Reviews of Shorts I by film critic Andrea Dittgen


There is always a moment of enlightenment if a film starts with a journey from the dark into the light such as “Shadowlands”. The view out of the Tunnel is a strong beginning of this extraordinary journey through California. Landscape without men, just nature, photographed in black and white sharpens the eye of the viewer for details he usually doesn’t take notice of. A river from the front, the sea from above, the desert with its wide range, high cliffs – even the snow looks surprisingly different. The shot with the people in a bus is ruining the effect for quite a moment but not the great experience Swedish director John Skoog is giving us.

– Andrea Dittgen, critic, Germany, daily newspaper Die Rheinpfalz, magazine Filmdienst


How do you tell a story about yourself without saying so? You create an alter ego. That’s what director Nadav Lapid did in “Lama?” when he invented an experienced director who was asked by famous French magazine “Les cahiers du cinéma” about the power of cinematography. He recalls an experience 20 years ago when he was a soldier in the army watching “Teorema” by Pasolini. The ending with the close-up of a man’s face with the eyes wide open, surprised and determined, is the picture the directors remembers. Putting the shadow of the soldier standing in front of the screen together with the man’s face creates a completely new version of the film and the triangle between film, life and the reflection of both.

– Andrea Dittgen, critic, Germany, daily newspaper Die Rheinpfalz, magazine Filmdienst

San Cristóbal

The small village of fishers in the south of Chili is still not ready for two men loving each other. The gay parts and the sad parts of this love story lay close together. While the love story starts quite shy and poetic the reaction of some men in the village is very strong: one of the two guys is beaten up so badly, he can’t go out any more. He decides to leave the village and his lover. Director Omar Zúñiga Hidalgo filmed a simple story in a old fashioned way bringing up all the emotions of a great love story without being corny or embarrassing. The men don’t speak a lot, you have to read their eyes. It’s not clear if it’s a coming of age story or if they know for quite some time that they are gay, and in fact, it doesn’t matter. In its best moments “San Cristóbal” reminds of the innocent love in Murnau’s “Tabu”.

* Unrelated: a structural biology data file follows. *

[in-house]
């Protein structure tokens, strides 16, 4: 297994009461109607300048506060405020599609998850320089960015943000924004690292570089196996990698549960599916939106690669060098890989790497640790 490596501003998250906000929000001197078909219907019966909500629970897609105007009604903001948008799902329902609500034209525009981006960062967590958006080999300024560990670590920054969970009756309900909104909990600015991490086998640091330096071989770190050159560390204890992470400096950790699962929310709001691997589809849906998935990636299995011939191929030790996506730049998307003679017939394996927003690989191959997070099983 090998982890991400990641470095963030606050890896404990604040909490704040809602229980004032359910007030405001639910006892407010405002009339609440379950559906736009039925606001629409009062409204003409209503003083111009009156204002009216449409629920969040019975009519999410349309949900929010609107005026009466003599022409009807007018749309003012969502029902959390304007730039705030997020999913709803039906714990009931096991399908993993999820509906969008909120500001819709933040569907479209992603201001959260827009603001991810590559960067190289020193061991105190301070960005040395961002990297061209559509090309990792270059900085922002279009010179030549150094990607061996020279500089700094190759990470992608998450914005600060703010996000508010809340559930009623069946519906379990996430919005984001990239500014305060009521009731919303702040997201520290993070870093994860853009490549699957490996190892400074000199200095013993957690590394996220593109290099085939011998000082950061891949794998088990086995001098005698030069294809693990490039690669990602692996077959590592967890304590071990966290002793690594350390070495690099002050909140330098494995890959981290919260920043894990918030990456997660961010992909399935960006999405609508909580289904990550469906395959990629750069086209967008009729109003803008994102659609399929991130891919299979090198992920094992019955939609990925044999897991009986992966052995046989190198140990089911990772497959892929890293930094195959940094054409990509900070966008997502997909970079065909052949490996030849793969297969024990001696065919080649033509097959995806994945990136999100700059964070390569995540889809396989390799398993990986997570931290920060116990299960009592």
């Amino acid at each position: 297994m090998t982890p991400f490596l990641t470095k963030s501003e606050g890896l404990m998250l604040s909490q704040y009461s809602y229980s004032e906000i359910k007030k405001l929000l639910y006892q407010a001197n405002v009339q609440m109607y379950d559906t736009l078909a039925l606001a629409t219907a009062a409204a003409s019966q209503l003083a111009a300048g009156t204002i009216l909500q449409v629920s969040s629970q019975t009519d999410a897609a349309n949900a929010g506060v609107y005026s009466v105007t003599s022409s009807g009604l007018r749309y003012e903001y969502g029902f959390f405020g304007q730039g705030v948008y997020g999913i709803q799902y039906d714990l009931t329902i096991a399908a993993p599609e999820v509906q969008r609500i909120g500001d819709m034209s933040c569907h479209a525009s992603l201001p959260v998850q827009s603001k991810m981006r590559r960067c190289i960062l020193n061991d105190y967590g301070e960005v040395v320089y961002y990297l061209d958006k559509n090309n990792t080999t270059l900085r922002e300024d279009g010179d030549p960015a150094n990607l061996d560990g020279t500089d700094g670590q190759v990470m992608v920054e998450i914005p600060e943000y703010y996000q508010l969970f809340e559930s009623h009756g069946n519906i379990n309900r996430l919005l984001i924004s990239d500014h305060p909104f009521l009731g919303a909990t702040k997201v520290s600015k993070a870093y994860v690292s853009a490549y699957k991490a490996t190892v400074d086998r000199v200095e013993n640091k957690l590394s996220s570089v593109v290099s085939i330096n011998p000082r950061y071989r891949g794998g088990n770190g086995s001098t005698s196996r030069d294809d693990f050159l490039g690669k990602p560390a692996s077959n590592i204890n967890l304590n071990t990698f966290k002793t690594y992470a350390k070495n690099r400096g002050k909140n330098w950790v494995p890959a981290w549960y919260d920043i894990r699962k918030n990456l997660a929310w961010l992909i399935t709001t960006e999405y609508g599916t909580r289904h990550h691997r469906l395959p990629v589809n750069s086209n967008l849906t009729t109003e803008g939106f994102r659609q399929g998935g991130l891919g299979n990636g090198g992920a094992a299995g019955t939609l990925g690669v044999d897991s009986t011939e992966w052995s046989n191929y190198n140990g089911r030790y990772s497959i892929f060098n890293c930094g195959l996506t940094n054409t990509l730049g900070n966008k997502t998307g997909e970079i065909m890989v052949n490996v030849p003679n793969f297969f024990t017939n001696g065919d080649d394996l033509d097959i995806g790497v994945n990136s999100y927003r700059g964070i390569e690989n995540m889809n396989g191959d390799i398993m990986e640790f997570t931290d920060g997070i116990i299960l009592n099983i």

– Andrea Dittgen, critic, Germany, daily newspaper Die Rheinpfalz, magazine Filmdienst


In a dirty and abandoned district a young boy acts like Jesus bringing back dead people into life. Not like zombies like normal people. So the dead members of his family lying on the ground will be alive again some moments later. Barely alive they start fighting and killing each other. It’s a cruel story about living on the edge, eating dirty, using drugs, maybe an apocalyptic version of the life in the suburbs of South Korea as a symbol for people who are not capable to make something of their lives. It’s a sad fantasy in calm pictures and a subtle horror story.

– Andrea Dittgen, critic, Germany, daily newspaper Die Rheinpfalz, magazine Filmdienst


A room in a tiny museum comes to live because the people in the pictures on the wall come to live. Not as silly as the wax figures in the Hollywood blockbuster series “Night at the Museum”. “Chitrashala” by Indian filmmaker Amit Dutta is a flow of movements. First you see an Oriental palace with a king, his family, servants and a beautiful woman, the king’s great love. Picture by picture you learn how the king lost his kingdom gambling, the king war banished, later rehabilitated when it’s obvious that he was tricked, so you can see a happy ending. The animation is so beautiful because there are only a few parts of the picture that moves: the curtain that hides what is behind the window suddenly opens and we see the king kissing his lover. A door opens and we see a people discussing. We see someone painting, the rain clouds in the picture start moving, you hear the thunder, every minute provides you with a new surprise, beautifully crafted that you are driven into a story with no escape. It’s a fairy tale which encourages to look closely at pictures in museums and makes you think what may lie behind the pictures, A serious candidate not only for the Golden Bear but for the Oscar.

– Andrea Dittgen, critic, Germany, daily newspaper Die Rheinpfalz, magazine Filmdienst


Thank you to Andrea Dittgen for providing us with her reviews!

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